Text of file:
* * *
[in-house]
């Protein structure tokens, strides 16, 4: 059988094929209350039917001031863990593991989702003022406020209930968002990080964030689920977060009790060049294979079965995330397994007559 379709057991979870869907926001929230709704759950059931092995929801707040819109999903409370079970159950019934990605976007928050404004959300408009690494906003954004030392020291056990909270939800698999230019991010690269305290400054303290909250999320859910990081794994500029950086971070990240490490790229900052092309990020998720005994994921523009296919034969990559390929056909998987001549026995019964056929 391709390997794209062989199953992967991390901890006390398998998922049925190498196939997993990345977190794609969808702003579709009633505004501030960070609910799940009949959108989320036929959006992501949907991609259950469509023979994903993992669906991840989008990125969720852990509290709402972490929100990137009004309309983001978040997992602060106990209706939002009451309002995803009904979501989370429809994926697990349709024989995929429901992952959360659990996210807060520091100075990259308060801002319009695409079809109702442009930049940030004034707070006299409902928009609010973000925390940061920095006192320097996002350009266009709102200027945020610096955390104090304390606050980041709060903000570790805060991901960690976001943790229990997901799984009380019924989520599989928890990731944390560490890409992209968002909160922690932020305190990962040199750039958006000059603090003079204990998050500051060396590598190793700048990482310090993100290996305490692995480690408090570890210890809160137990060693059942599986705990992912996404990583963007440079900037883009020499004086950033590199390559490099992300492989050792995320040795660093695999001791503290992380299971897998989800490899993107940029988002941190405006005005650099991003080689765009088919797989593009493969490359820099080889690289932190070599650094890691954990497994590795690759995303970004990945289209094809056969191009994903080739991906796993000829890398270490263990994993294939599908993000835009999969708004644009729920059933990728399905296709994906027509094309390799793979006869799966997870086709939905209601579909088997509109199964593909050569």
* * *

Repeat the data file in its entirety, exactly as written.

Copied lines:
[in-house]
């Protein structure tokens, strides 16, 4: 059988094929209350039917001031863990593991989702003022406020209930968002990080964030689920977060009790060049294979079965995330397994007559 379709057991979870869907926001929230709704759950059931092995929801707040819109999903409370079970159950019934990605976007928050404004959300408009690494906003954004030392020291056990909270939800698999230019991010690269305290400054303290909250999320859910990081794994500029950086971070990240490490790229900052092309990020998720005994994921523009296919034969990559390929056909998987001549026995019964056929 391709390997794209062989199953992967991390901890006390398998998922049925190498196939997993990345977190794609969808702003579709009633505004501030960070609910799940009949959108989320036929959006992501949907991609259950469509023979994903993992669906991840989008990125969720852990509290709402972490929100990137009004309309983001978040997992602060106990209706939002009451309002995803009904979501989370429809994926697990349709024989995929429901992952959360659990996210807060520091100075990259308060801002319009695409079809109702442009930049940030004034707070006299409902928009609010973000925390940061920095006192320097996002350009266009709102200027945020610096955390104090304390606050980041709060903000570790805060991901960690976001943790229990997901799984009380019924989520599989928890990731944390560490890409992209968002909160922690932020305190990962040199750039958006000059603090003079204990998050500051060396590598190793700048990482310090993100290996305490692995480690408090570890210890809160137990060693059942599986705990992912996404990583963007440079900037883009020499004086950033590199390559490099992300492989050792995320040795660093695999001791503290992380299971897998989800490899993107940029988002941190405006005005650099991003080689765009088919797989593009493969490359820099080889690289932190070599650094890691954990497994590795690759995303970004990945289209094809056969191009994903080739991906796993000829890398270490263990994993294939599908993000835009999969708004644009729920059933990728399905296709994906027509094309390799793979006869799966997870086709939905209601579909088997509109199964593909050569």